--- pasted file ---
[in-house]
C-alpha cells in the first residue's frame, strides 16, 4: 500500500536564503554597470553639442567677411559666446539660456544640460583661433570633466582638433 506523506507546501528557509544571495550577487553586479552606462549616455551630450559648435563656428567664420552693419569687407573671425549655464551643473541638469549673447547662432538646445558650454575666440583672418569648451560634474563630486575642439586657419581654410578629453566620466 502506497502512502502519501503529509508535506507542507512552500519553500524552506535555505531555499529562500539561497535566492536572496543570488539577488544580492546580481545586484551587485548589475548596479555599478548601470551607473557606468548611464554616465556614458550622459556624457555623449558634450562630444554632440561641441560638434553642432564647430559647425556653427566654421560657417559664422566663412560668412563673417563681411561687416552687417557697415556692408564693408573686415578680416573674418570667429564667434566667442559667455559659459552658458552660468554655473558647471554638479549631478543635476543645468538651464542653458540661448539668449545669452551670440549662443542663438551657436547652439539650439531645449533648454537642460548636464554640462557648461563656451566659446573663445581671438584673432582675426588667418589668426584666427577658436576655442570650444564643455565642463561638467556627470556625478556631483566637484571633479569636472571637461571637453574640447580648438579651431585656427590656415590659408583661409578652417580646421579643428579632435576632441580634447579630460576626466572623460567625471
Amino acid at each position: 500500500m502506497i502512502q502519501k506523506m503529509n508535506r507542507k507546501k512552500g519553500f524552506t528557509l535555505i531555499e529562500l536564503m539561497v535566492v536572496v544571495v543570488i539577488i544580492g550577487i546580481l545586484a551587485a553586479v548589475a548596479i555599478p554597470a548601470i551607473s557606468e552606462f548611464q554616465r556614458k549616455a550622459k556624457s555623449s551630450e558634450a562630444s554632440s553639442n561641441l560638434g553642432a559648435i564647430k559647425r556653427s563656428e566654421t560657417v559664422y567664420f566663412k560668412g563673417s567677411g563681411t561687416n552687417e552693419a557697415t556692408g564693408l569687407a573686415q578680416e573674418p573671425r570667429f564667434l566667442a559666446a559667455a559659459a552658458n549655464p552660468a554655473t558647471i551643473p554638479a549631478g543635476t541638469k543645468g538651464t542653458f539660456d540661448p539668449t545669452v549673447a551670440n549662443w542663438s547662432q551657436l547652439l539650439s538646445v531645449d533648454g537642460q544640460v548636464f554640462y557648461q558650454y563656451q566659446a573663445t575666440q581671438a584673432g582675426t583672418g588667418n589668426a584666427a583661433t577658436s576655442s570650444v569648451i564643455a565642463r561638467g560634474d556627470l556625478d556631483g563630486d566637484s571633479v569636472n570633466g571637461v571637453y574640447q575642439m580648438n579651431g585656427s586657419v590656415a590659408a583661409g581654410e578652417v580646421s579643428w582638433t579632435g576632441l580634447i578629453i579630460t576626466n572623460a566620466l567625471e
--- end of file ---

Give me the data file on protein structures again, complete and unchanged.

[in-house]
C-alpha cells in the first residue's frame, strides 16, 4: 500500500536564503554597470553639442567677411559666446539660456544640460583661433570633466582638433 506523506507546501528557509544571495550577487553586479552606462549616455551630450559648435563656428567664420552693419569687407573671425549655464551643473541638469549673447547662432538646445558650454575666440583672418569648451560634474563630486575642439586657419581654410578629453566620466 502506497502512502502519501503529509508535506507542507512552500519553500524552506535555505531555499529562500539561497535566492536572496543570488539577488544580492546580481545586484551587485548589475548596479555599478548601470551607473557606468548611464554616465556614458550622459556624457555623449558634450562630444554632440561641441560638434553642432564647430559647425556653427566654421560657417559664422566663412560668412563673417563681411561687416552687417557697415556692408564693408573686415578680416573674418570667429564667434566667442559667455559659459552658458552660468554655473558647471554638479549631478543635476543645468538651464542653458540661448539668449545669452551670440549662443542663438551657436547652439539650439531645449533648454537642460548636464554640462557648461563656451566659446573663445581671438584673432582675426588667418589668426584666427577658436576655442570650444564643455565642463561638467556627470556625478556631483566637484571633479569636472571637461571637453574640447580648438579651431585656427590656415590659408583661409578652417580646421579643428579632435576632441580634447579630460576626466572623460567625471
Amino acid at each position: 500500500m502506497i502512502q502519501k506523506m503529509n508535506r507542507k507546501k512552500g519553500f524552506t528557509l535555505i531555499e529562500l536564503m539561497v535566492v536572496v544571495v543570488i539577488i544580492g550577487i546580481l545586484a551587485a553586479v548589475a548596479i555599478p554597470a548601470i551607473s557606468e552606462f548611464q554616465r556614458k549616455a550622459k556624457s555623449s551630450e558634450a562630444s554632440s553639442n561641441l560638434g553642432a559648435i564647430k559647425r556653427s563656428e566654421t560657417v559664422y567664420f566663412k560668412g563673417s567677411g563681411t561687416n552687417e552693419a557697415t556692408g564693408l569687407a573686415q578680416e573674418p573671425r570667429f564667434l566667442a559666446a559667455a559659459a552658458n549655464p552660468a554655473t558647471i551643473p554638479a549631478g543635476t541638469k543645468g538651464t542653458f539660456d540661448p539668449t545669452v549673447a551670440n549662443w542663438s547662432q551657436l547652439l539650439s538646445v531645449d533648454g537642460q544640460v548636464f554640462y557648461q558650454y563656451q566659446a573663445t575666440q581671438a584673432g582675426t583672418g588667418n589668426a584666427a583661433t577658436s576655442s570650444v569648451i564643455a565642463r561638467g560634474d556627470l556625478d556631483g563630486d566637484s571633479v569636472n570633466g571637461v571637453y574640447q575642439m580648438n579651431g585656427s586657419v590656415a590659408a583661409g581654410e578652417v580646421s579643428w582638433t579632435g576632441l580634447i578629453i579630460t576626466n572623460a566620466l567625471e